Aïnouz was born in Brazil of a Brazilian mother and Algerian father. His recent project include Invisible Life, which won the Un Certain Regard award at Cannes in 2019 and documentary Central Airport THF, about Berlin’s Tempelhof Airport, which won the Amnesty International award at the Berlinale in 2018. His latest film Mariner Of The Mountains premiered in Cannes 2021 and MIME got to interview him. Firebrand marks the English-language debut of Aïnouz and is produced by Gabrielle Tana (The Dig) of Brouhaha Entertainment and written by Henrietta and Jessica Ashworth (Killing Eve). The film is executive produced by Maria Logan of MBK Productions Ltd and Anne Sheehan. The producers are Tana, who has worked closely with English actor Ralph Fiennes on his directorial projects like Coriolanus and The White Crow, and Carolyn Marks Blackwood. Following her collaboration with Aïnouz on Invisible Life, the director of photography will be Hélène Louvart. The casting director on the project is Nina Gold (The Power of The Dog).
Turkish filmmaker Nuri Bilge Ceylan will present his latest title In Competition, this one is called Kuru Otlar Ustune (About Dry Grasses). The film focuses on the experiences of painting teacher Samet who is doing his obligatory service in East Anatolia in a faraway district which he has difficulty adjusting to. Nuri Bilge Ceylan was the Palme d'Or winner in 2014 with his film Winter Sleep, and previously, also in Cannes, he won Grand Jury Prize for both Once Upon a Time in Anatolia and Distant and Best Director for Three Monkeys. This latest film was co-financed by the DFI.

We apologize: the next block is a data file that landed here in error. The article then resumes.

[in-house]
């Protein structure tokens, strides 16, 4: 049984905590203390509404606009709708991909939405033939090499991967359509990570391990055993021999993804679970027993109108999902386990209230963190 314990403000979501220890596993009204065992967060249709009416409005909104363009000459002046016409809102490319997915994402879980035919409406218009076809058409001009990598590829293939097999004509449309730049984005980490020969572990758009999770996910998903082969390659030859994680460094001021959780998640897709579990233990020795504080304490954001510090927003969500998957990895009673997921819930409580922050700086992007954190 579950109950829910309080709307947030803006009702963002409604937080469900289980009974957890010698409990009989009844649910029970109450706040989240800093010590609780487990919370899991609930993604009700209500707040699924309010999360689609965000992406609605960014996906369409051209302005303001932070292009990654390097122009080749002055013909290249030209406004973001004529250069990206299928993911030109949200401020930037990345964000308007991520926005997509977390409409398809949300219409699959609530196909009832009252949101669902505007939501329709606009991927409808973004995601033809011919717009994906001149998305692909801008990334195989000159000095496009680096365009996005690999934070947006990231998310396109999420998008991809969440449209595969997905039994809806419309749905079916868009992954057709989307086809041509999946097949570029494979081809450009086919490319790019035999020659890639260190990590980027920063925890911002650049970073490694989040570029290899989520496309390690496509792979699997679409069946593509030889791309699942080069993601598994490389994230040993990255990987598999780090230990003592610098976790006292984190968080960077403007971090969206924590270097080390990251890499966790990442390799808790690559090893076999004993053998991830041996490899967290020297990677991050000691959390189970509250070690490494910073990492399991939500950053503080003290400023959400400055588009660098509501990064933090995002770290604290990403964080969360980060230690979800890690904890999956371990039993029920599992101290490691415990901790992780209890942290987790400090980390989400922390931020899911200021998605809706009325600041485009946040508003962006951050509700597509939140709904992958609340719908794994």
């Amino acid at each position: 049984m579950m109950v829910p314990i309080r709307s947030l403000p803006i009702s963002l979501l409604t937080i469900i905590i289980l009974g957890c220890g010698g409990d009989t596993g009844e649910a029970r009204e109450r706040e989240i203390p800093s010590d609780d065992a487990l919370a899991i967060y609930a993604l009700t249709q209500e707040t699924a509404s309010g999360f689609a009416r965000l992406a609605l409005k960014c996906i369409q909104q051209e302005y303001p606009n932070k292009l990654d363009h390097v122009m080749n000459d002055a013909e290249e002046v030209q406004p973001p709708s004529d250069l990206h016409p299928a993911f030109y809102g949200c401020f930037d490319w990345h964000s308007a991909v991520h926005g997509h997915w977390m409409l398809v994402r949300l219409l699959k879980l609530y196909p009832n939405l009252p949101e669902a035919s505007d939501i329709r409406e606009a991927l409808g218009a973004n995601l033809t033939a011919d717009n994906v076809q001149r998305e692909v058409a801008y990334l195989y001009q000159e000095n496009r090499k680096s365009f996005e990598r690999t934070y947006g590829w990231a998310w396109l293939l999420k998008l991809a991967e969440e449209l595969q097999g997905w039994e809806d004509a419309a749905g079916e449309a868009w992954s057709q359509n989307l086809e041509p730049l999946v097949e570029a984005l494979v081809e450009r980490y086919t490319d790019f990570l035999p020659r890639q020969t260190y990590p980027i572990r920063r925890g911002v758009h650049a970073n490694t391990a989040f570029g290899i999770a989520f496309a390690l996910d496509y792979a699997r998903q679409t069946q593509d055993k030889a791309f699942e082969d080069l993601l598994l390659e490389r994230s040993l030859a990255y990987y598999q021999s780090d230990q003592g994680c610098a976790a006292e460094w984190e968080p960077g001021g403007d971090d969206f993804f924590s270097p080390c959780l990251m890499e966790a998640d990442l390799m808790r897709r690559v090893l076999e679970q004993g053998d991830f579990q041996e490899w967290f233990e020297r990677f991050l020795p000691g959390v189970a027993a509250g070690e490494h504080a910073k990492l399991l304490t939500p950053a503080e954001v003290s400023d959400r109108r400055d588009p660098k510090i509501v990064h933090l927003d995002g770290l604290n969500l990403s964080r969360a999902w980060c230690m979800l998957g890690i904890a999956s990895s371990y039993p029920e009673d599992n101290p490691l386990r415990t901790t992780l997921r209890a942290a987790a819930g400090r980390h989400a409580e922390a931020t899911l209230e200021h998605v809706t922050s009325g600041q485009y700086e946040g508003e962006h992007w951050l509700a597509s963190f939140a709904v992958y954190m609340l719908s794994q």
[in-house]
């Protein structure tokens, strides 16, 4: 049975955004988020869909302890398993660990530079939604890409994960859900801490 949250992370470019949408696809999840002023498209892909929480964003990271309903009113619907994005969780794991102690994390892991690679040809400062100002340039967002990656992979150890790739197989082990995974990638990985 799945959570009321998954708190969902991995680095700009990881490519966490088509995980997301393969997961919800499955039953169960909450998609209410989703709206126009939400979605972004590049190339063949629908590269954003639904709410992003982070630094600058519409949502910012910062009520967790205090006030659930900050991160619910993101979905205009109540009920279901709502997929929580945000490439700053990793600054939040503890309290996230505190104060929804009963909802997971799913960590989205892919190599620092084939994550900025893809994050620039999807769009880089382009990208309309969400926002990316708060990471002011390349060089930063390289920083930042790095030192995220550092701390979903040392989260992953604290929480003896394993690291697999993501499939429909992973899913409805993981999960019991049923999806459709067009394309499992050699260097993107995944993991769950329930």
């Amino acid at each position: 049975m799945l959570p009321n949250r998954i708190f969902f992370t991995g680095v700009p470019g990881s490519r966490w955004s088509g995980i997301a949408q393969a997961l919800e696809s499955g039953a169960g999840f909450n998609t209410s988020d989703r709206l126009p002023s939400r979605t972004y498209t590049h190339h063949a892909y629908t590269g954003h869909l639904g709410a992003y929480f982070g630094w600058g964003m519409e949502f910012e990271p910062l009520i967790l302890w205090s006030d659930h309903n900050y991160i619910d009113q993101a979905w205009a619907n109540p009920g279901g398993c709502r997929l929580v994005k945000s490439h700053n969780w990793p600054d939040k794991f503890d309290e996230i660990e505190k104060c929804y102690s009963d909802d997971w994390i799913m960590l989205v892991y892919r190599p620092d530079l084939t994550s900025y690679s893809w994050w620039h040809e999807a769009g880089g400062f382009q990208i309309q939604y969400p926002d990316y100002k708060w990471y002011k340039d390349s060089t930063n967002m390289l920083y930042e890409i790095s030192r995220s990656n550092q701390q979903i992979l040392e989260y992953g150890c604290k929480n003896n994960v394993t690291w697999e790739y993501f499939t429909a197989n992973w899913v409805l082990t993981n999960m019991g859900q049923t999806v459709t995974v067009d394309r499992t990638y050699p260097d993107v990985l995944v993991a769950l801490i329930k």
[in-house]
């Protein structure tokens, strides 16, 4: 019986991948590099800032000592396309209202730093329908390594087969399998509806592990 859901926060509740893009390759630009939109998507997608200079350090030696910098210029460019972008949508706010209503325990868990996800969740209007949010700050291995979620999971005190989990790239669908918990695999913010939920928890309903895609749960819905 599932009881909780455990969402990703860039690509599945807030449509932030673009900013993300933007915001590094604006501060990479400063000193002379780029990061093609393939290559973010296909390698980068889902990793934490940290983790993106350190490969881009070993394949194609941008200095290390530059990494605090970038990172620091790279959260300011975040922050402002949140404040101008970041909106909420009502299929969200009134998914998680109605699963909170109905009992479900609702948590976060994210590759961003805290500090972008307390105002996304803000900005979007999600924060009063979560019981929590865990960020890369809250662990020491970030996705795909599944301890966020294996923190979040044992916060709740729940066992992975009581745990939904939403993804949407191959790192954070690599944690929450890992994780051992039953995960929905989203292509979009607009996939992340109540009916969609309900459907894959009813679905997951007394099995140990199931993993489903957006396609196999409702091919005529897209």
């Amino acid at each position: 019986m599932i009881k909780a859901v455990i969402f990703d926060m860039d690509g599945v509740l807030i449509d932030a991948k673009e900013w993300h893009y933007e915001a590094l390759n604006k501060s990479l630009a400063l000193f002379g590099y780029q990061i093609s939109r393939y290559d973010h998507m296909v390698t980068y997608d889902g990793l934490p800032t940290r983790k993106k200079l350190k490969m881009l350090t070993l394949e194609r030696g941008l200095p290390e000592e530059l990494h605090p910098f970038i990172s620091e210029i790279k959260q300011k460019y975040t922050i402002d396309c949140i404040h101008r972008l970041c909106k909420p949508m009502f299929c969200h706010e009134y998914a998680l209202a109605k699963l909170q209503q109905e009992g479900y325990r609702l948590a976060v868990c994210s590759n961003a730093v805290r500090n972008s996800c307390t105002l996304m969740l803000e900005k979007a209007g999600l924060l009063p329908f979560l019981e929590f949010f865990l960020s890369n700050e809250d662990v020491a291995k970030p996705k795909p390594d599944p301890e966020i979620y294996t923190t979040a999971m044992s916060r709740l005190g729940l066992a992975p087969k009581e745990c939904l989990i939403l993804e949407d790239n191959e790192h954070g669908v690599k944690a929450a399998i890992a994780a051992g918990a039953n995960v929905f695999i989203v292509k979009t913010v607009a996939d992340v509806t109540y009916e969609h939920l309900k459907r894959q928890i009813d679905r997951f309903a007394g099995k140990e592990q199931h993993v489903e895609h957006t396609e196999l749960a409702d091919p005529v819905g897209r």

Mega auteurs Wim Wenders, Jonathan Glazer, Kore-eda Hirokazu, Ken Loach complete the main Competition line up with their films, while Warwick Thornton's latest The New Boy also world premieres in Un Certain Regard.
Franco-Algerian filmmaker Elias Belkeddar's Omar la Fraise will screen as part of the Midnight Screenings, along with Anurag Kashyap's Kennedy, starring Sunny Leone -- which also holds the unfortunate task of being the only Indian title in the Official Selection this year. Little, if anything at all is known about Kennedy, as the project has been kept under wraps, but this being Kashyap after all, expecting the unexpected is absolutely to be expected.